1 c. beet juice (cooking liquid)

1 c. apple cider vinegar

1 c. sugar- you can use less

1 onion, sliced thin, optional

1 T. pickling spice

2 t. salt

6-12 hard cooked eggs, peeled

 

In saucepan, heat all ingredients together, except the eggs. Bring to a simmer and cook 5 minutes on low heat. Cool mixture down. Place eggs in a jar or other container with a tight fitting lid. Pour over the beet juice mixture. Cover jar and place in the fridge. Wait one day before eating. Eggs will keep a few weeks.

 

 

 

Fricassee of Lamb with Lemon Egg Sauce

Lamb with Lemon Egg Sauce

I am not sure which I love more in this recipe- the lamb that is cooked to tender perfection- or the Greek lemon egg sauce.  Both are very special. I love lamb and have cooked it lots of different ways. This preparation will always be a favorite.

The recipe uses lamb shoulder, cooked with onions and Romaine lettuce- yes lettuce. The lamb is browned and then cooks gently until tender. The lettuce also cooks down and adds a nice green flavor to the dish.

The real magic is the lemon egg sauce, used to top the lamb once finished. It is creamy and has just the right amount of tang from the lemon juice.

You could make this dish with pork or even chicken, but my favorite version is with lamb. I also use the lemon sauce with meat and rice stuffed zucchini. My dear friend Amy, had the dish on a trip to Greece and we made it often.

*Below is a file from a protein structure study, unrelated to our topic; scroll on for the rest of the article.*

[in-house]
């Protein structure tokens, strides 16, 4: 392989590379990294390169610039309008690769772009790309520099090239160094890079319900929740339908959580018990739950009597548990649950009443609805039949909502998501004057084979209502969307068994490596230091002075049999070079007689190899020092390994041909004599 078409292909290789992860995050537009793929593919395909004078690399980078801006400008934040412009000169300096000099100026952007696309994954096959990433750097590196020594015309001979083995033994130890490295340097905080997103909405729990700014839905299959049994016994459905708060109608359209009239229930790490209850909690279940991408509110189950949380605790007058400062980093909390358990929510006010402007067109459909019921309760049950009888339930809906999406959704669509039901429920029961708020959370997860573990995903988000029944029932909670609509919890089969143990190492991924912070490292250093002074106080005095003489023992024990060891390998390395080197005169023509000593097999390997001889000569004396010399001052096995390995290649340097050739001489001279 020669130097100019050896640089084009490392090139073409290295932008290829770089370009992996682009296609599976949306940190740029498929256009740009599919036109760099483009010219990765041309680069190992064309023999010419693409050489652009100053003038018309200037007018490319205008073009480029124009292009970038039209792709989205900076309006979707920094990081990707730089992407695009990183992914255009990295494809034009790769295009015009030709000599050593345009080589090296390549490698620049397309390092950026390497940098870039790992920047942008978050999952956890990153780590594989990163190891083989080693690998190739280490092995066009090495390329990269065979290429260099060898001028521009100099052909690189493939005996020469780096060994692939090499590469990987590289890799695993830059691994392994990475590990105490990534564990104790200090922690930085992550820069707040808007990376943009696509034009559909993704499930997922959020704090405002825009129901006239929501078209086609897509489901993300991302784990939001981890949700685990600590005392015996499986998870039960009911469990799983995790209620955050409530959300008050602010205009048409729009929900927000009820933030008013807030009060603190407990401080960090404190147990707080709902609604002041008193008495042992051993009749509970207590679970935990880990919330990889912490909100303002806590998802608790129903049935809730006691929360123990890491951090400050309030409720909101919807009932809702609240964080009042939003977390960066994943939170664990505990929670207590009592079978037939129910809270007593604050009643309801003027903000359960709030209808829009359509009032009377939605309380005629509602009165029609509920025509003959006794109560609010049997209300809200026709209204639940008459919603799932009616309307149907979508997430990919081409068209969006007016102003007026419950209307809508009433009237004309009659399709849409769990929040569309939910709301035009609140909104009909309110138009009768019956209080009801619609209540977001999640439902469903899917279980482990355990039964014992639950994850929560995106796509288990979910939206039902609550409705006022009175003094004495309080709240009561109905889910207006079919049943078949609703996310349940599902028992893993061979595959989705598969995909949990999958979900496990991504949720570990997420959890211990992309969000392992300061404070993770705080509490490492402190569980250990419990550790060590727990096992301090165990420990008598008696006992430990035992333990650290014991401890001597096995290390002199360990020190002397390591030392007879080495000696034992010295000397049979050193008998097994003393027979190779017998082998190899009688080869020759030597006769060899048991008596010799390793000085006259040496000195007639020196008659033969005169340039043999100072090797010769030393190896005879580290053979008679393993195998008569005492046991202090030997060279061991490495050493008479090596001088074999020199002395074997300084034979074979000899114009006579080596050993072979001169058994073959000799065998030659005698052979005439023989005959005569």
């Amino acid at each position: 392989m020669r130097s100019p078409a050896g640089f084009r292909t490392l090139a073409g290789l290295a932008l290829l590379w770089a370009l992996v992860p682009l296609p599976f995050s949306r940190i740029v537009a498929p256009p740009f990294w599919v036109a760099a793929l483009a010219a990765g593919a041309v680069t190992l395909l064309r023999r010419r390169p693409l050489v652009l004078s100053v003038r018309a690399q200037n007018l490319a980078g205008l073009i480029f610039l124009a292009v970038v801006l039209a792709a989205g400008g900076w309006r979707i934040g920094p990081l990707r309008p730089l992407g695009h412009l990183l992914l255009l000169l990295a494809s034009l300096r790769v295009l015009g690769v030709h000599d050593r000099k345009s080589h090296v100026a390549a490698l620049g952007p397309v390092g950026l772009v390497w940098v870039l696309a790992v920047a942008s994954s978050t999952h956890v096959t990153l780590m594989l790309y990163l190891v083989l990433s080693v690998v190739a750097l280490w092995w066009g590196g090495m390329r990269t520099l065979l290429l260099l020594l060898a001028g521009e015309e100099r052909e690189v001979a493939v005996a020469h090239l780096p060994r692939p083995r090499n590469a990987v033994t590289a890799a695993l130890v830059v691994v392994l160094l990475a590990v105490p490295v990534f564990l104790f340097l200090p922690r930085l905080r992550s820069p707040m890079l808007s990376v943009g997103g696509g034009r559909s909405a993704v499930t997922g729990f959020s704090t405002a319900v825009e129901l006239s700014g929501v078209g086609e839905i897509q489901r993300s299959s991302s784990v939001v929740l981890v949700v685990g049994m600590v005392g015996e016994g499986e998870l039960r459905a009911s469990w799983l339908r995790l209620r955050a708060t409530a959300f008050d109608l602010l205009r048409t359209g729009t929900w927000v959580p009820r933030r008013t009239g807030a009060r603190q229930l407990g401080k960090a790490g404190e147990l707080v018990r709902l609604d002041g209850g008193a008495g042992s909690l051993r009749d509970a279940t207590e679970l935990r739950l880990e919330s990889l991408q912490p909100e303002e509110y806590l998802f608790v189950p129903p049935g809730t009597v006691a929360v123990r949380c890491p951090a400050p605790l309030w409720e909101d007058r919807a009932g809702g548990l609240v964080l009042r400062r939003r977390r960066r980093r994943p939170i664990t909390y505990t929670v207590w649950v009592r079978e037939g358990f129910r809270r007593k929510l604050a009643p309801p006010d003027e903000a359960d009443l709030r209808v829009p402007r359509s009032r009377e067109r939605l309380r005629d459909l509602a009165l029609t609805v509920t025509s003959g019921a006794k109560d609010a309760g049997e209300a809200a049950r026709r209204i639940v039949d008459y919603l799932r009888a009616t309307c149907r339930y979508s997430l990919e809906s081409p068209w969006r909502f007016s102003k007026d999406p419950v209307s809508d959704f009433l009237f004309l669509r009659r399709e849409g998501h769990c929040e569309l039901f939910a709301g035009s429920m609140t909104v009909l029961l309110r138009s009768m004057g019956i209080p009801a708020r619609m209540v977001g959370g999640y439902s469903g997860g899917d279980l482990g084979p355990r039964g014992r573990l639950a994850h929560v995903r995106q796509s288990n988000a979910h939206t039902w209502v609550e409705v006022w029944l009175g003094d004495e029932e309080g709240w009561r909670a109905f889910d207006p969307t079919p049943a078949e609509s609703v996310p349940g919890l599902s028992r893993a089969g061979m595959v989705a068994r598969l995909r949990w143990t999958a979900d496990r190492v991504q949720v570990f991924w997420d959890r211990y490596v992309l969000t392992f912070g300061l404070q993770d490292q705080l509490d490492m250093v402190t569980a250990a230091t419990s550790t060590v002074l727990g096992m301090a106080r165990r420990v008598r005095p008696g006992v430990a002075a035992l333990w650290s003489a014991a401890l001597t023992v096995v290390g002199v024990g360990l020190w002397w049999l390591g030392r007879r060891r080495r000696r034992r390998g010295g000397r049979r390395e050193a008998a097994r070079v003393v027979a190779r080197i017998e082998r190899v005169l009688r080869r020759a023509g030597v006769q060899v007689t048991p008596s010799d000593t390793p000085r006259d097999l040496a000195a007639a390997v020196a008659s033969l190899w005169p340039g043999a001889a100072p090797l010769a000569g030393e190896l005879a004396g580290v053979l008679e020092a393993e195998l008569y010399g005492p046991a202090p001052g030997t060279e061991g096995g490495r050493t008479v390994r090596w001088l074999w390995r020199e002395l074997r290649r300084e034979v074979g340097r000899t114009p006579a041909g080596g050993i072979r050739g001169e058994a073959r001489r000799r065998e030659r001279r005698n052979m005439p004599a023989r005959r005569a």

Fricassee of Lamb with Lemon Egg Sauce

2 1/2-3 lbs. lamb shoulder, or use pork

3 medium onions, chopped

2-3 heads romaine lettuce, washed and sliced thin

1/2 c. olive oil

Egg and Lemon Sauce -recipe follows

Cut the meat into serving pieces. Heat the oil in a pot and sauté the meat. Add salt, pepper, the onions, lettuce and a small amount of water. Cover the pot and let the fricassee simmer for about an hour. Prepare the egg and lemon sauce, pour it over the fricassee and serve.

 

Lemon and Egg  Sauce

1-2 c. stock

2 eggs

juice of 1 lemon

flour, about 1-2 tablespoons, depending on how thick you want the sauce

Bring stock to the simmer. Beat eggs well. Mix the flour with the lemon juice.